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Hooray for HD DVD!

Once again, I must apologise for the sparsity of updates over the last few days. It turns out that the problems I was having didn’t go away - if anything, they got worse. I took a trip to the doctor this afternoon, and, while I didn’t come away with a definite diagnosis, she said that the most likely answer was that I have IBS (irritable bowel syndrome). Apparently, there’s not a great deal that can be done about it, beyond establishing a diet that agrees with me and making sure I take lots of fibre and fluids, but I did get a prescription for a high fibre drink called Regulan, which, taken over the course of the next 30 days, should flush anything nasty out of my bowel and intestines (and all for under a fiver - seriously, one of the few things about this country that I’ll never knock is the NHS).


Anyway, while I wait for my Regulan to take effect, I’m going to take my mind off the horrendous stabbing pains in my gut by posting about the two HD DVDs that arrived recently (Wednesday and Thursday respectively), A Clockwork Orange and Eyes Wide Shut. While 2001: A Space Odyssey featured an absolutely sumptuous transfer on HD DVD (I’ll post screen captures soon, I promise), these two look fairly good but not great. Detail levels are above average, but there are some tell-tale signs of grain reduction, and overall they just don’t leap of the screen in the way that 2001 does. Particularly revealing is the fact that my old standard definition DVD of Eyes Wide Shut actually shows more grain than this new HD transfer. Now, maybe it was just the naturally lower resolution of the DVD accentuating the grain, but one thing’s for sure, this is the first time I’ve seen an HD release that is less grainy than its standard definition counterpart.

Oh, and, by the way, although the packaging claims that the both the censored American R-rated and international unedited versions are included on the same disc, in actual fact only the unedited version is there (I checked - no dodgy CGI men obscuring the rumpy-bumpy). Apparently, the Blu-ray and DVD versions released at the same time are the same. I’m personally not complaining - at least they included the right version! - but I’m slightly disappointed not to be able to see the apparently ridiculous censorship for myself, and I’m sure someone’s going to take Warner to the cleaners for false advertising (the back cover clearly states that the film is rated “R”).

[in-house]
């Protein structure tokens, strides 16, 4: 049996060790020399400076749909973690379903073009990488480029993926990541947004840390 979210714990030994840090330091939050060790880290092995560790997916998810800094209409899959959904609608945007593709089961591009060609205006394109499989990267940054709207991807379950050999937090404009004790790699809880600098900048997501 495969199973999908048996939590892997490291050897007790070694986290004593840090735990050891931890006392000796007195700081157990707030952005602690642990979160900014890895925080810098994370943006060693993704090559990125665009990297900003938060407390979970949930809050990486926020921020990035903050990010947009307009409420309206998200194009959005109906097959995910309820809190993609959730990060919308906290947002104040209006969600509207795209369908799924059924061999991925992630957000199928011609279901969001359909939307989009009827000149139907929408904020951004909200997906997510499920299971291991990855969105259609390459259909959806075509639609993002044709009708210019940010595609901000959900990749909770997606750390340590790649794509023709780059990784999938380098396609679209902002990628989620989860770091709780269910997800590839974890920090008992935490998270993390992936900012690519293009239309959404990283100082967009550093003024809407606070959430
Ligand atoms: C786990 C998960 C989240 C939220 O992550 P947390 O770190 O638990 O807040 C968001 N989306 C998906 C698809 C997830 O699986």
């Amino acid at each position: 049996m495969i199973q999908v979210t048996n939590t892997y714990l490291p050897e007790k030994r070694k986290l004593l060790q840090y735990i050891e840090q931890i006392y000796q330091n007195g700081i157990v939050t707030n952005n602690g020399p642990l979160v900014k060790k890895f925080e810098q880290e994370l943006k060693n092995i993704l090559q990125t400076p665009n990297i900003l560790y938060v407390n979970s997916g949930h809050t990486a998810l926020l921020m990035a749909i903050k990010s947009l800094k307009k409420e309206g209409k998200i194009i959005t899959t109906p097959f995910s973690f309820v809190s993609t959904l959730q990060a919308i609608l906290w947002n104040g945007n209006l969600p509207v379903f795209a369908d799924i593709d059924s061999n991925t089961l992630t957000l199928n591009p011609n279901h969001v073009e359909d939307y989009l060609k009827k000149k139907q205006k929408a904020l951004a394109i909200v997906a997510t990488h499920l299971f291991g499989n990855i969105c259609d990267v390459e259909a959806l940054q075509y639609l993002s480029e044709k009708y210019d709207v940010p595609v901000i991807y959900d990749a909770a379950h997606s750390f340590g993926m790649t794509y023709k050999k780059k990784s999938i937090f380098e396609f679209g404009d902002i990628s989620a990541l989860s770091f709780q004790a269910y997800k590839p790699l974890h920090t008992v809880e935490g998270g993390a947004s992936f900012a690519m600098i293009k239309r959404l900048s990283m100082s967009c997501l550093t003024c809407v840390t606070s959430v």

Finally, a quick note on Eyes Wide Shut’s aspect ratio. As you probably know by now, the previous DVD release was presented in a 1.33:1 open matte aspect ratio, supposedly reflecting Stanley Kubrick’s preferences (although, of course, he isn’t about any more to ask). The new HD DVD, Blu-ray and DVD versions, meanwhile, are presented in a matted 1.78:1 ratio (as per all Warner releases with an intended 1.85:1 ratio). Now, I’m aware that the issue of how these films should be presented has been argued about since time immemorial, with passionate and convincing arguments coming from both sides of the fence, but ultimately I trust my eyes more than any theorising, and, having watched the 1.33:1 and 1.78:1 versions side by side, I am in no doubt that the 1.78:1 looks more “right”. Again, screenshots will follow when I get the chance to do them.

Posted: Friday, November 09, 2007 at 7:09 PM | Comments: 3
Categories: Blu-ray | Cinema | DVD | General | HD DVD



Wait 'til you get a load of THE SHINING.

I was a bit underwhelmed by EWS's presentation myself (the theatrical was certainly far more - aggressively - grainy), but THE SHINING looked about right to my eyes, and the increased detail (and renewed compositional focus) brought me 'inside' the film in a way I'd never experienced it before.


Posted by: Jeffrey Rydell, November 10, 2007 6:22 PM


yea the Shining looks great but too bad WB had mess w/ Kubrick's original 1.33 framing. The composition just looks far too tight in 1.85

Posted by: aw, November 11, 2007 4:08 AM


Nothing Kubrick made past PATHS OF GLORY was shown 1.33 in theaters. He was simply protecting himself for television broadcast, and then for home video, by shooting open-matte.

Take a look at this storyboard for THE SHINING - clearly marked for 1.85:

The new release is actually 1.78 - slightly opened up for breathing room from the original theatrical A.R. I don't find it tight in the slightest.


Posted by: Jeffrey Rydell, November 11, 2007 5:43 AM

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